“… despite the significant involvement of some Christian denominations in attempting to combat racism, racial injustice still continues in both the church and society. Christians must no longer assume that racial justice is a matter of overcoming individual attitudes and personal bigotry, nor that well-intentioned and non-racist attitudes can, in and of themselves, effectively eliminate racism. Christians must acknowledge that, despite their good intentions, religious and societal structures, institutions and systems can and do perpetuate racism.”
In addition to the NCC’s ongoing programs for racial and human justice, the Special Commission for the Just Rebuilding of the Gulf Coast was formed immediately after Hurricane Katrina devastated Louisiana and Mississippi in 2005. The massive destruction in the wake of the storm revealed the desperate poverty in which the residents, chiefly African American, had been forced to live. Over the years, the Council’s Racial Justice Working Group has advocated programs to alleviate the crushing effects of racism in the U.S. and elsewhere.
It is with deep pain that the National Council of Churches acknowledges that racial biases, misunderstandings, slights, and slurs take place, deliberately and unintentionally, in all the offices, neighborhoods, schools, stores, factories, and churches of our land.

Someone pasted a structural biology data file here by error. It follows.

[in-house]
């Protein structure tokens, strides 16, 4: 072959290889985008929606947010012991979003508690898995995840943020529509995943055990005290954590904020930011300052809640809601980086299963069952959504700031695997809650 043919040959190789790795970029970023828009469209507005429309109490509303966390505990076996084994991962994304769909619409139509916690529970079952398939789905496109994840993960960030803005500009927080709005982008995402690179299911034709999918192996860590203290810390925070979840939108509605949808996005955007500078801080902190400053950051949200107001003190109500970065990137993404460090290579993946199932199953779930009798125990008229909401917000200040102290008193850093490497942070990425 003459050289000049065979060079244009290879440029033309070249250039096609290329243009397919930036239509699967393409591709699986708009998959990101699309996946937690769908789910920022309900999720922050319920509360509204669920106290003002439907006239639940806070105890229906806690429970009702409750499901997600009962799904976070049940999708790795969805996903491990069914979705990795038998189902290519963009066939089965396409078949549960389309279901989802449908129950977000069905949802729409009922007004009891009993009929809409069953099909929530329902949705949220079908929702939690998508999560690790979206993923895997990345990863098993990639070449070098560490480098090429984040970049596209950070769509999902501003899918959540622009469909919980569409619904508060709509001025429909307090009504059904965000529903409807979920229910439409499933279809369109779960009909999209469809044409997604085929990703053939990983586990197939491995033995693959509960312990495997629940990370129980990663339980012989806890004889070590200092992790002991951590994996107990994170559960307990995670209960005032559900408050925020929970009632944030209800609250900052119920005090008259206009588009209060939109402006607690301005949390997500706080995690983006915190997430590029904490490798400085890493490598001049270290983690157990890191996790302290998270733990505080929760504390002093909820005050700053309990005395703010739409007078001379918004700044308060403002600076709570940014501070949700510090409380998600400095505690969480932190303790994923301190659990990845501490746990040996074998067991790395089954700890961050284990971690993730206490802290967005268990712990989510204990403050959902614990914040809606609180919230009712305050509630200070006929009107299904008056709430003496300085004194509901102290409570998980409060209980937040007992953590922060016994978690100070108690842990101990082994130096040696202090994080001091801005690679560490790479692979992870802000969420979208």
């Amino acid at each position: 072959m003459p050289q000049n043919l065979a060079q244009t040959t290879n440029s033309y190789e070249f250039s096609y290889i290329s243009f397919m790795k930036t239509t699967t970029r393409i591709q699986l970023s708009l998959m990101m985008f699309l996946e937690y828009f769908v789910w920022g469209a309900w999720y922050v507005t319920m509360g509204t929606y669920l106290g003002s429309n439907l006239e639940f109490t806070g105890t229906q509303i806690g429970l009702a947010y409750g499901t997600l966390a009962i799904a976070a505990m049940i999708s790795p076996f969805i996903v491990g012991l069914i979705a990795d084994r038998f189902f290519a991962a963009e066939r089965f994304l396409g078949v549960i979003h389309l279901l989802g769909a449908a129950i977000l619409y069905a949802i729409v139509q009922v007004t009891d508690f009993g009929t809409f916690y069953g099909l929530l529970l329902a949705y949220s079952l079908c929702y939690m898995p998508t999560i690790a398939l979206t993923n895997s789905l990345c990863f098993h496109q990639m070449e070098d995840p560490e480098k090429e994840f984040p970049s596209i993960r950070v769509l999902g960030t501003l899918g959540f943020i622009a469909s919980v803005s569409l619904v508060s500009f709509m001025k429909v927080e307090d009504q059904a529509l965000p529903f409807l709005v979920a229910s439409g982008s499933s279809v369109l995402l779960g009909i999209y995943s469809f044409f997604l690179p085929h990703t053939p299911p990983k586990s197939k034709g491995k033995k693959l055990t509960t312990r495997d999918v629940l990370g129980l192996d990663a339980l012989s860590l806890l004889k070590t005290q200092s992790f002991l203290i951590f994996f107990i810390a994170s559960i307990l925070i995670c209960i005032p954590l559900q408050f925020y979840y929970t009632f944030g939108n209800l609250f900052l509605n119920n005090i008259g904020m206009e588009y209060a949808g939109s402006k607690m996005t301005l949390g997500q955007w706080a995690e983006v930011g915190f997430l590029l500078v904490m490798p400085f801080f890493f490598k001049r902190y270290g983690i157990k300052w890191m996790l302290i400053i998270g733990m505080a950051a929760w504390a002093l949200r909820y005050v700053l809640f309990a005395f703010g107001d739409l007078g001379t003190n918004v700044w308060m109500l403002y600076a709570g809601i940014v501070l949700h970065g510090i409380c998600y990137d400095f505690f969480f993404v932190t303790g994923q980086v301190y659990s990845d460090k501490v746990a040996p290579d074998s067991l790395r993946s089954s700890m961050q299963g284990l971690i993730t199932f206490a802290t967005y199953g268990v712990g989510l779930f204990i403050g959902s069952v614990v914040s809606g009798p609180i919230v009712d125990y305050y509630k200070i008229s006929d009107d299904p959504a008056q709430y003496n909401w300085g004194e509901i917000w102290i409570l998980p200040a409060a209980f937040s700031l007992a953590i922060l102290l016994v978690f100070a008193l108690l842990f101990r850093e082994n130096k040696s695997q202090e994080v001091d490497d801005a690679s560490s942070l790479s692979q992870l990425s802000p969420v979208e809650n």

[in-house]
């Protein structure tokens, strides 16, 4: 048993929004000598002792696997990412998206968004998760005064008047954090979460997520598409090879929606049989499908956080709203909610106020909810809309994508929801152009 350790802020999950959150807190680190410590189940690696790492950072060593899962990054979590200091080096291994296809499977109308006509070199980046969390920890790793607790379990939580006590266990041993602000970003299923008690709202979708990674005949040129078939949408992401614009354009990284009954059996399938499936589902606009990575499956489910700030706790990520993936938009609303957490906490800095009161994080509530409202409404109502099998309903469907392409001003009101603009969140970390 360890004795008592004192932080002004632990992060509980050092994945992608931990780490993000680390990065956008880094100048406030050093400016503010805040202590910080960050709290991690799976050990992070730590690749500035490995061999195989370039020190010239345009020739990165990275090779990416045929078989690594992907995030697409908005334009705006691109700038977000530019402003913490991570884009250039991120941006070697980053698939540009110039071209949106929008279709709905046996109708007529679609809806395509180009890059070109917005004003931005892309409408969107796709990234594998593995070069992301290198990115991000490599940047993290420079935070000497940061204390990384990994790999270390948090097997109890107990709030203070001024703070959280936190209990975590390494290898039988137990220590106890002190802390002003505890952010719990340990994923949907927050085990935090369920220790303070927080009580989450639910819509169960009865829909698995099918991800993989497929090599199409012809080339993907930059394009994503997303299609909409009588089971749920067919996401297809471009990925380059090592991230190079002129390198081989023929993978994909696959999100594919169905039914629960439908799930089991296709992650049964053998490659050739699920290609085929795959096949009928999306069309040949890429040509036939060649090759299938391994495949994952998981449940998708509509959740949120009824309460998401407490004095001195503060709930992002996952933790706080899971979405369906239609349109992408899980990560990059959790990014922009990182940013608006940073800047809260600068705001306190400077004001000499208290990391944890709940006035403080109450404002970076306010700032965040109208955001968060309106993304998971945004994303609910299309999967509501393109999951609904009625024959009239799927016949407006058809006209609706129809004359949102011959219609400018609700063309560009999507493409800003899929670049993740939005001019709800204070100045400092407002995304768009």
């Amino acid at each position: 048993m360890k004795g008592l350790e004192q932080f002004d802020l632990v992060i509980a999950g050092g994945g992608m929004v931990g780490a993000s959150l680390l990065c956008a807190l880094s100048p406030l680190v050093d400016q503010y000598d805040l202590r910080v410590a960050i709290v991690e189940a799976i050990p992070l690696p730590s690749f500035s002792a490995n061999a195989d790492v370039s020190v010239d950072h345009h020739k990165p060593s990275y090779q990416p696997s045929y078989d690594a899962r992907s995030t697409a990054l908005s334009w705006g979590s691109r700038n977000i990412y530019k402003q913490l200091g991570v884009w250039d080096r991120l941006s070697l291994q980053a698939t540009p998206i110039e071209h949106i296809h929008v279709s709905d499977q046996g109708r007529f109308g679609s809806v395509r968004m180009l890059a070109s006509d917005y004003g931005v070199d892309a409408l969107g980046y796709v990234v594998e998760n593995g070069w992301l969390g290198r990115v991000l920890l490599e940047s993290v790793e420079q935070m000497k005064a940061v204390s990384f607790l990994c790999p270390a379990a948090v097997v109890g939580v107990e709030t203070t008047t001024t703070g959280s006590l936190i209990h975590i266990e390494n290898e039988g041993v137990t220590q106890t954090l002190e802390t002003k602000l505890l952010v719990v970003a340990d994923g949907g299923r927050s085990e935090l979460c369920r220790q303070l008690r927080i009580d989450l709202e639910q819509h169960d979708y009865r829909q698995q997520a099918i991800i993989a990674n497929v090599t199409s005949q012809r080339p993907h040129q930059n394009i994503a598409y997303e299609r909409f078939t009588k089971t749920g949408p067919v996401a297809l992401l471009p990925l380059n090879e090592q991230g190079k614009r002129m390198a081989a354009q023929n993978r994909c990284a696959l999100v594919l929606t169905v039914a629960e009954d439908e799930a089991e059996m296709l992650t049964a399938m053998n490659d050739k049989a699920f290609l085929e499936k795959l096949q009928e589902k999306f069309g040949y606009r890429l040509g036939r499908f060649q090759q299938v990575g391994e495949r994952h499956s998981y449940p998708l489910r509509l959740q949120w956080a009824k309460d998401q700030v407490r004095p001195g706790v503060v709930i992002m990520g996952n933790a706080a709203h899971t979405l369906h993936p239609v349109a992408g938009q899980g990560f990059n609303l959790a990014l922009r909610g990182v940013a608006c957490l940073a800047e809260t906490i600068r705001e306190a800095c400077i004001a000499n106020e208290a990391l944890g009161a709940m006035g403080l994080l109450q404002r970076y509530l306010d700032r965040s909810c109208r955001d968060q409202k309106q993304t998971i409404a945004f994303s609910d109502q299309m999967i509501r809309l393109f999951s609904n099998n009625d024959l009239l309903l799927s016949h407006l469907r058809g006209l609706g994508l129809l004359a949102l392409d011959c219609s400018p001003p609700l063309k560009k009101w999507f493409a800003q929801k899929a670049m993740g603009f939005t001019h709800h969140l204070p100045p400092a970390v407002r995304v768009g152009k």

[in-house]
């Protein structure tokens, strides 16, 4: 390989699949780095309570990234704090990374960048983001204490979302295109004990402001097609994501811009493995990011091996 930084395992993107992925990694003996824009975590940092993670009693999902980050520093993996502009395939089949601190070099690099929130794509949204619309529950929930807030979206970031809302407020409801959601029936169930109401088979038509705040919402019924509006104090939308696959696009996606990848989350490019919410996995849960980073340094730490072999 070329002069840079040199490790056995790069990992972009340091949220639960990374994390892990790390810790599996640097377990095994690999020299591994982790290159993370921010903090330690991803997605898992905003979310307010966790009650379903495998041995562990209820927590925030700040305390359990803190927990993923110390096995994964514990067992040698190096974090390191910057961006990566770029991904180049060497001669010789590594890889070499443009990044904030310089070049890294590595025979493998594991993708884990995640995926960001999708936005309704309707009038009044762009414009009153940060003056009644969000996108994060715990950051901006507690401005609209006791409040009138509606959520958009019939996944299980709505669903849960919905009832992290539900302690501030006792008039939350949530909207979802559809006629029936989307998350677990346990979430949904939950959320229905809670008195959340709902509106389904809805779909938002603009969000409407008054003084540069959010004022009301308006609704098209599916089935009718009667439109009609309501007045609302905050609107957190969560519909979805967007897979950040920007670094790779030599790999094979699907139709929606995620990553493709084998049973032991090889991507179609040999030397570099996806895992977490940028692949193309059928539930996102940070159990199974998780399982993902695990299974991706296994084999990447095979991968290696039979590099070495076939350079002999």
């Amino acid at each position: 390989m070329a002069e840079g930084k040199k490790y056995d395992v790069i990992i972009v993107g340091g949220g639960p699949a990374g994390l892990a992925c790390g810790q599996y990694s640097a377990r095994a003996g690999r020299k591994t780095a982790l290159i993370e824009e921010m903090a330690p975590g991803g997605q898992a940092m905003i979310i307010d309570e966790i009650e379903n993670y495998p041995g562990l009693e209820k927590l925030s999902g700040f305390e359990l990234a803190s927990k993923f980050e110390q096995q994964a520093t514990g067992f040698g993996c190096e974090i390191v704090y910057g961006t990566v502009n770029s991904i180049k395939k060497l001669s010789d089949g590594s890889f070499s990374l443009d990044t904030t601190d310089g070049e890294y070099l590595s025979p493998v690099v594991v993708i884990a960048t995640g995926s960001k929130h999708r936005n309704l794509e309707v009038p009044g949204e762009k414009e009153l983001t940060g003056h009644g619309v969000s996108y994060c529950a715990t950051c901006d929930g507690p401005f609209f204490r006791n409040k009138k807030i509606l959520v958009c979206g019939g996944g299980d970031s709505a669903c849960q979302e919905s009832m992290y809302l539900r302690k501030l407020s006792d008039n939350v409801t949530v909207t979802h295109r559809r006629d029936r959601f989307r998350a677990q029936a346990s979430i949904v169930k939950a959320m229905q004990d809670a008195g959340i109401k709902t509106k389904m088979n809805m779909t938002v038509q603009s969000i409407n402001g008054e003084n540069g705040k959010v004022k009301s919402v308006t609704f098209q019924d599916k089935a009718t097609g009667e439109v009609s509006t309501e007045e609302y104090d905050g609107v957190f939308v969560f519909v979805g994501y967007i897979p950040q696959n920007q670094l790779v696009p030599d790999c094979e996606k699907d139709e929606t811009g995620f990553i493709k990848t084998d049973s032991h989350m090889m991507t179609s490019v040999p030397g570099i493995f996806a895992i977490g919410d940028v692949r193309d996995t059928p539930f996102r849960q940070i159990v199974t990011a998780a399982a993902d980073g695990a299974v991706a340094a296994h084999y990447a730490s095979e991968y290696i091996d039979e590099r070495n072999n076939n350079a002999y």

It is painful because we’d prefer to look back on the fifty years since the March on Washington and say society has improved since then.
We tell ourselves it was unthinkable in 1963 that, in the early 21st century, an African American would twice be elected President of the United States.
Yet we must acknowledge that racism persists.
In this anniversary year, following the acquittal of the man accused of the second-degree murder of an unarmed African American teenager, President Obama felt it necessary to explain to the American people what African Americans were feeling about it.
“You know, when Trayvon Martin was first shot I said that this could have been my son,” Mr. Obama said. “Another way of saying that is Trayvon Martin could have been me 35 years ago. And when you think about why, in the African American community at least, there’s a lot of pain around what happened here, I think it’s important to recognize that the African American community is looking at this issue through a set of experiences and a history that doesn’t go away.”